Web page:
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Tree Fruit Research Commission hires new director

A researcher and project manager for the Washington Tree Fruit Research Commission has been hired as the commission’s new executive director, a key position supporting the industry.
Dan Wheat

Capital Press

Published on August 21, 2018 2:38PM

Ines Hanrahan, new director of Washington Tree Fruit Research Commission.


Ines Hanrahan, new director of Washington Tree Fruit Research Commission.

WENATCHEE, Wash. — Ines Hanrahan, a postharvest physiologist and project manager at the Washington Tree Fruit Research Commission, has been appointed as the commission’s new executive director.

The commission board announced Hanrahan’s selection on Aug. 20. She succeeds Mike Willett, director for the past three years.

The commission was established by state statute in 1969 to support research and services to the industry. The commission raises about $4 million annually from grower assessments that fund research projects. It has seven full-time and five seasonal staff positions.

Hanrahan’s annual salary, yet to be finalized, will be between the $105,000 she currently makes and the $175,000 Willett is paid, she said.

“We are very pleased that we could attract Dr. Hanrahan to this position. In the 49-year history of the commission, she is only the fourth director, following George Ing, Dr. Jim McFerson and Dr. Willett,” said Jim Doornink, commission board chairman and longtime Yakima-area tree fruit producer.

“Dr. Hanrahan has an outstanding track record when it comes to being able to anticipate, evaluate and react to short-term and long-term industry needs,” Doornink said.

Willett will continue in a transitional role and working on projects until next June, Doornink said.

Hanrahan, 43, grew up in East Germany and received an agricultural engineering degree from Humboldt University in Berlin in 1999. In 2000, she took an internship at Peters Orchards in Wapato, Wash. She married neighboring orchardist Mark Hanrahan and in 2005 received her doctorate in tree fruit postharvest physiology from Washington State University.

She joined the commission and early on tested and verified research for a Honeycrisp apple storage regimen developed by Jim Mattheis, research leader at the USDA Agricultural Research Service Tree Fruit Research Laboratory in Wenatchee.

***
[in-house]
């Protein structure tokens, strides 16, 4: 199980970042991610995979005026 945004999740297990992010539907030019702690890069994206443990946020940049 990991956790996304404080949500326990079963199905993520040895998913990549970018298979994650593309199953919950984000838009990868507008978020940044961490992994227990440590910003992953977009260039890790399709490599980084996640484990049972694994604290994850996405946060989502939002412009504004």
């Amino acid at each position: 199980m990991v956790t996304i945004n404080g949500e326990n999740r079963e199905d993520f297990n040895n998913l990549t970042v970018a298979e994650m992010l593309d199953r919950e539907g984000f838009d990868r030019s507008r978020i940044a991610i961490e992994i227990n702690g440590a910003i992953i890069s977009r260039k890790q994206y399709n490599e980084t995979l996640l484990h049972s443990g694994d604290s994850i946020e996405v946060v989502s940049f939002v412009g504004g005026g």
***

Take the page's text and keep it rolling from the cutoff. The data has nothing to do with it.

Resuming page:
She managed other collaborative research projects on fruit quality, storage technology and food safety. Recent focus has been on pre- and postharvest physiology and she is experienced in practices in fruit, vegetable and nursery production from grower to consumer.

She has been an active member of the WSU tree fruit Extension team and has built an international network of scientists from experience in Europe and South Africa.

“She has a wealth of knowledge developed through her education and experience, but she also brings a broad perspective and energetic dedication to address challenges facing growers,” said McFerson, currently director of the WSU Tree Fruit Research and Extension Center in Wenatchee.

“She understands fruit production systems and the horticultural, physiological and socioeconomic issues facing tree fruit industries regionally and worldwide,” McFerson said.

Hanrahan said those challenges include changing consumer demands, compliance with federal food safety regulations, rapidly expanding production in organic systems and implementation of digital and engineering technologies. She said she plans to maintain an aggressive approach to meeting those challenges.

Hanrahan said she’s dedicated to connecting with the next generation of industry professionals, as a mentor and leader, to set a positive example for an increasingly diverse workforce.

This will enable the commission to “stay relevant and provide outstanding value” to the industry, she said.

The Hanrahans have an 11-year-old son, Kai.

She will rotate between her office at WSU Extension in Union Gap and the main commission office in Wenatchee and will eventually be located at the Hansen Building (Fruit Place) in Yakima.


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